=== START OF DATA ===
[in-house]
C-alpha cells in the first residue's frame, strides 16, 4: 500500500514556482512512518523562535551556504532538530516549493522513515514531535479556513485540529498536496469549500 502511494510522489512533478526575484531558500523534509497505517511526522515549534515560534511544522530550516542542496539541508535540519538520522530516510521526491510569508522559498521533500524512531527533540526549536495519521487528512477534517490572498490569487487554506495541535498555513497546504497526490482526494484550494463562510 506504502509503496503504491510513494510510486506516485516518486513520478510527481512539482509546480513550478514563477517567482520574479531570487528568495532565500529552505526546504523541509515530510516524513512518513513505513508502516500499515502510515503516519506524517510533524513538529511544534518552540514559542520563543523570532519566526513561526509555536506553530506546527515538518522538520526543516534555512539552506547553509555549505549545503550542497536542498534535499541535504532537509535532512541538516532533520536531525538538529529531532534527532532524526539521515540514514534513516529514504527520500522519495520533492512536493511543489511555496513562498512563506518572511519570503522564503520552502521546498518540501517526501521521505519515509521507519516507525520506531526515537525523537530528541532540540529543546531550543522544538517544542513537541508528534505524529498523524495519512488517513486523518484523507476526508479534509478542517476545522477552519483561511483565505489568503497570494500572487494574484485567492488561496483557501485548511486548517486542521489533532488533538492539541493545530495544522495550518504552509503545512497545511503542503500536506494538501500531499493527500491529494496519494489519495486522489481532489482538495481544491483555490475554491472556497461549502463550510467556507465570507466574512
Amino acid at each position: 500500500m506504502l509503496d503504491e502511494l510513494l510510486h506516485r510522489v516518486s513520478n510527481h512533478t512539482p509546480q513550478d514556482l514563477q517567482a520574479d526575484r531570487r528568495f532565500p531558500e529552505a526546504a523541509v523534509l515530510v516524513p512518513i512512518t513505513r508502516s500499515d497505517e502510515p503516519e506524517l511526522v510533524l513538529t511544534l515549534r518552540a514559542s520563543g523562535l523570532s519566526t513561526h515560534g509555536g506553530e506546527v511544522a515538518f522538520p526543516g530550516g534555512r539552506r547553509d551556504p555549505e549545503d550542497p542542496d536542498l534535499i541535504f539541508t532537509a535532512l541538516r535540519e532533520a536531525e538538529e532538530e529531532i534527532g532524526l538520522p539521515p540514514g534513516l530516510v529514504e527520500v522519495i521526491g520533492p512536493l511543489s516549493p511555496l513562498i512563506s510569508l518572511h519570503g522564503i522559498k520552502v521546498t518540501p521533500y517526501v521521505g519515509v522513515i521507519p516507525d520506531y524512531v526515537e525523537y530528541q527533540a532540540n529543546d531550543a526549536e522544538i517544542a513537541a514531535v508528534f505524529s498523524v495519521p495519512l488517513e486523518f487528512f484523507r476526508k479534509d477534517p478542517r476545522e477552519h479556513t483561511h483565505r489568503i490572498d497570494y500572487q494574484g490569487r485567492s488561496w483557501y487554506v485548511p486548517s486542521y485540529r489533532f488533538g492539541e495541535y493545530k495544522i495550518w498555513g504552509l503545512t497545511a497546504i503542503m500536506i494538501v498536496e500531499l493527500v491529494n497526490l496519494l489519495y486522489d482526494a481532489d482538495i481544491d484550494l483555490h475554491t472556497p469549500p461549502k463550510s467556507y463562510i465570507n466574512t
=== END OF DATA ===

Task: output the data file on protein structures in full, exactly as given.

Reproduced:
[in-house]
C-alpha cells in the first residue's frame, strides 16, 4: 500500500514556482512512518523562535551556504532538530516549493522513515514531535479556513485540529498536496469549500 502511494510522489512533478526575484531558500523534509497505517511526522515549534515560534511544522530550516542542496539541508535540519538520522530516510521526491510569508522559498521533500524512531527533540526549536495519521487528512477534517490572498490569487487554506495541535498555513497546504497526490482526494484550494463562510 506504502509503496503504491510513494510510486506516485516518486513520478510527481512539482509546480513550478514563477517567482520574479531570487528568495532565500529552505526546504523541509515530510516524513512518513513505513508502516500499515502510515503516519506524517510533524513538529511544534518552540514559542520563543523570532519566526513561526509555536506553530506546527515538518522538520526543516534555512539552506547553509555549505549545503550542497536542498534535499541535504532537509535532512541538516532533520536531525538538529529531532534527532532524526539521515540514514534513516529514504527520500522519495520533492512536493511543489511555496513562498512563506518572511519570503522564503520552502521546498518540501517526501521521505519515509521507519516507525520506531526515537525523537530528541532540540529543546531550543522544538517544542513537541508528534505524529498523524495519512488517513486523518484523507476526508479534509478542517476545522477552519483561511483565505489568503497570494500572487494574484485567492488561496483557501485548511486548517486542521489533532488533538492539541493545530495544522495550518504552509503545512497545511503542503500536506494538501500531499493527500491529494496519494489519495486522489481532489482538495481544491483555490475554491472556497461549502463550510467556507465570507466574512
Amino acid at each position: 500500500m506504502l509503496d503504491e502511494l510513494l510510486h506516485r510522489v516518486s513520478n510527481h512533478t512539482p509546480q513550478d514556482l514563477q517567482a520574479d526575484r531570487r528568495f532565500p531558500e529552505a526546504a523541509v523534509l515530510v516524513p512518513i512512518t513505513r508502516s500499515d497505517e502510515p503516519e506524517l511526522v510533524l513538529t511544534l515549534r518552540a514559542s520563543g523562535l523570532s519566526t513561526h515560534g509555536g506553530e506546527v511544522a515538518f522538520p526543516g530550516g534555512r539552506r547553509d551556504p555549505e549545503d550542497p542542496d536542498l534535499i541535504f539541508t532537509a535532512l541538516r535540519e532533520a536531525e538538529e532538530e529531532i534527532g532524526l538520522p539521515p540514514g534513516l530516510v529514504e527520500v522519495i521526491g520533492p512536493l511543489s516549493p511555496l513562498i512563506s510569508l518572511h519570503g522564503i522559498k520552502v521546498t518540501p521533500y517526501v521521505g519515509v522513515i521507519p516507525d520506531y524512531v526515537e525523537y530528541q527533540a532540540n529543546d531550543a526549536e522544538i517544542a513537541a514531535v508528534f505524529s498523524v495519521p495519512l488517513e486523518f487528512f484523507r476526508k479534509d477534517p478542517r476545522e477552519h479556513t483561511h483565505r489568503i490572498d497570494y500572487q494574484g490569487r485567492s488561496w483557501y487554506v485548511p486548517s486542521y485540529r489533532f488533538g492539541e495541535y493545530k495544522i495550518w498555513g504552509l503545512t497545511a497546504i503542503m500536506i494538501v498536496e500531499l493527500v491529494n497526490l496519494l489519495y486522489d482526494a481532489d482538495i481544491d484550494l483555490h475554491t472556497p469549500p461549502k463550510s467556507y463562510i465570507n466574512t